[0004] DALI compliant electronic ballasts are now being manufactured which comprise all circuitry necessary to control the power to and lighting levels of a connected fluorescent lamp(s). The only connections required to these DALI compliant ballasts are power and a low voltage two wire DALI control circuit. Each DALI compliant ballast also has a unique address as well as being assignable to a group address. These control and address capabilities allow a DALI compliant lighting system to individually control the light level of each the luminaries as well as easily controlling light levels for groups of luminaries.

[0005] The DALI messages are serial data streams and comply with a bi-phase, or Manchester, coding in which the bit values “1” and “0” are presented as two different voltage levels, e.g., 16 volts and 0 volts, respectively. The coding includes error detection. A power source is provided to generate the voltage level. DALI interfaces are connected to a two wire control bus which is common to all or groups of DALI interfaces. Each DALI interface receives information by determining the voltage changes representing the bit values, and transmits information by either not clamping a voltage or clamping (shorting) the voltage across the two wire DALI control bus.

[0006] DALI messages consist of an address part and a command part (hereinafter “DALI protocol”). The address part determines for which DALI device the message is intended. All DALI devices may execute commands with broadcast addresses. Sixty-four unique addresses are available plus sixteen group addresses. A particular DALI device may belong to more than one group. The light level is defined in DALI messages using an 8-bit number. The value “0” (zero) means that the lamp is not lit. The DALI standard determines the light levels so that they comply with the logarithmic curve in which the human eye observes the light level change in a linear fashion. All DALI ballasts and controllers adhere to the same logarithmic curve irrespective of their absolute minimum level. The DALI standard determines the light levels over a range of 0.1 percent to 100 percent, e.g., level 1 of the DALI standard corresponds to a light level of 0.1 percent.

[0007] The DALI protocol and the DALI two wire hardware interface is unique for controlling and monitoring power devices such as lighting. Therefore, as DALI compliant devices and lighting systems become more prevalent, what is needed is a way to easily test, trouble shoot, control and program these DALI devices through standard computer and electronic interfaces.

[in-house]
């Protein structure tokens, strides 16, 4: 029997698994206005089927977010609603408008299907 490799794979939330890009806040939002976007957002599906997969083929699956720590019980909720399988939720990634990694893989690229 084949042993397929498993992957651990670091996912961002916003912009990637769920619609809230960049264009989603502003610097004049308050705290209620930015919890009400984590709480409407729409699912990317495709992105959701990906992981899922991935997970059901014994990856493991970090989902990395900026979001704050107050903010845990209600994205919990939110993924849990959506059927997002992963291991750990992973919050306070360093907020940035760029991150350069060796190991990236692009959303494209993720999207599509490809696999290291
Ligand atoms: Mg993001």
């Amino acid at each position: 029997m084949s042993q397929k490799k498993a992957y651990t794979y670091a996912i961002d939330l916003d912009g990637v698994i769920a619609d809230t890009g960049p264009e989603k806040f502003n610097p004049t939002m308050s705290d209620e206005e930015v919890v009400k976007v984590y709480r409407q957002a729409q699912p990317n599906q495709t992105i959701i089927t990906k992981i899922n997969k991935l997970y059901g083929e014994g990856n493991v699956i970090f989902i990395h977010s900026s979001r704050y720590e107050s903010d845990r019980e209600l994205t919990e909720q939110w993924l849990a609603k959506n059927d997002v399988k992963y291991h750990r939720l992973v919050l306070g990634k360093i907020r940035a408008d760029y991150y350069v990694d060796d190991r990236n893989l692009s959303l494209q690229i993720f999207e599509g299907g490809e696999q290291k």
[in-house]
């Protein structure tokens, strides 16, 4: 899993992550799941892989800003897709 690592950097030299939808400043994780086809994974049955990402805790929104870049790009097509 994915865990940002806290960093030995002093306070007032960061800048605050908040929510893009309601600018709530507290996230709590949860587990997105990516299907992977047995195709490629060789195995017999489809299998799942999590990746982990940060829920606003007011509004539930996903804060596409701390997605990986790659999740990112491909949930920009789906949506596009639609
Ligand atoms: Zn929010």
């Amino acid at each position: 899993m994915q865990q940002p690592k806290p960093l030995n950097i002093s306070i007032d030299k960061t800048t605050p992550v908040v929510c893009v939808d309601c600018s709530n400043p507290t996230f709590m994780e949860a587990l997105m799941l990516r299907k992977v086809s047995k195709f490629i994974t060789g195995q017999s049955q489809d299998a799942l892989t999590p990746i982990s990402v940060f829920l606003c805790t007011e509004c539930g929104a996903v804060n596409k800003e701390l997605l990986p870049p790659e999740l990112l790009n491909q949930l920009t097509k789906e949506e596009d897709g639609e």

SUMMARY OF THE INVENTION

[0008] The invention overcomes the above-identified problems as well as other shortcomings and deficiencies of existing technologies by providing a system, method and apparatus for an interface bridge (hereinafter “DALI bridge”) between a standard computer port and a DALI compliant device. The present invention translates signal levels and protocol from a standard computer interface to the DALI signal levels and protocol, and visa-versa. Computer interfaces may be for example, but not limited to, serial RS-232, serial RS-422, parallel, universal serial bus (USB), infrared standard IrDA, Ethernet, Firewire, etc. The present invention is compact, reliable and simple to manufacture. Exemplary embodiments of the invention may be packaged in a connector adapted for attachment to either an appropriate cable for interfacing with an input/output (I/O) port of a computer or directly to the I/O port, and also being adapted for connection to the DALI two wire control bus. Embodiments of the invention may be used in combination with a computer for testing and controlling a single DALI device or a plurality of DALI devices, for example, in a building illumination system.

[0009] It is contemplated and within the scope of the present invention that speech recognition and/or generation may be used in combination with a digital signal controller. The digital signal controller may translate verbal commands into DALI compatible commands, and format DALI status information into verbal information.

[0010] In accordance with exemplary embodiments of the present invention, an apparatus for bridging a digital interface to a digital addressable lighting interface (DALI) bus, comprises: a digital interface, a digital addressable lighting interface (DALI) interface adapted for connection to a DALI bus, and a processor coupled between the DALI interface and the digital interface. The digital interface is adapted to receive address and control information, the processor formats the received address and control information into a DALI standard format, and the DALI interface is adapted to transmit the DALI standard formatted address and control information onto the DALI bus. The DALI interface may comprise a first switch, the first switch when closed shorts the DALI bus. In addition a power supply may be provided for supplying a voltage on the DALI bus. The DALI bridge may further comprise a second switch, the second switch disconnecting the power supply from the DALI bus when the first switch shorts the DALI bus. The second switch disconnects the power supply from the DALI bus before the first switch shorts the DALI bus. The first switch is normally open and the second switch is normally closed when no address and control information are being sent on the DALI bus. The first switch and the second switch may comprise first and second transistors, respectively. The DALI bridge may further comprise a current limiting circuit coupled to the second transistor for limiting current in the DALI bus when shorted. The DALI bridge may further comprise a sensing circuit for detecting when the DALI bus is shorted. The DALI bridge may further comprise a disconnect circuit for causing the second switch to disconnect the power supply from the DALI bus when a short thereon is detected. The sensing circuit is coupled to the processor so that the processor may determine status information transmitted from a DALI device coupled to the DALI bus. The sensing circuit is coupled to the processor so that the processor may determine status information transmitted from each of a plurality of DALI devices coupled to the DALI bus. The processor formats the DALI device status information from the sensing circuit and sends this status information to the digital interface. The digital interface may be an optically isolated transmitter and receiver adapted for coupling to a computer or digital interface, either serial or parallel.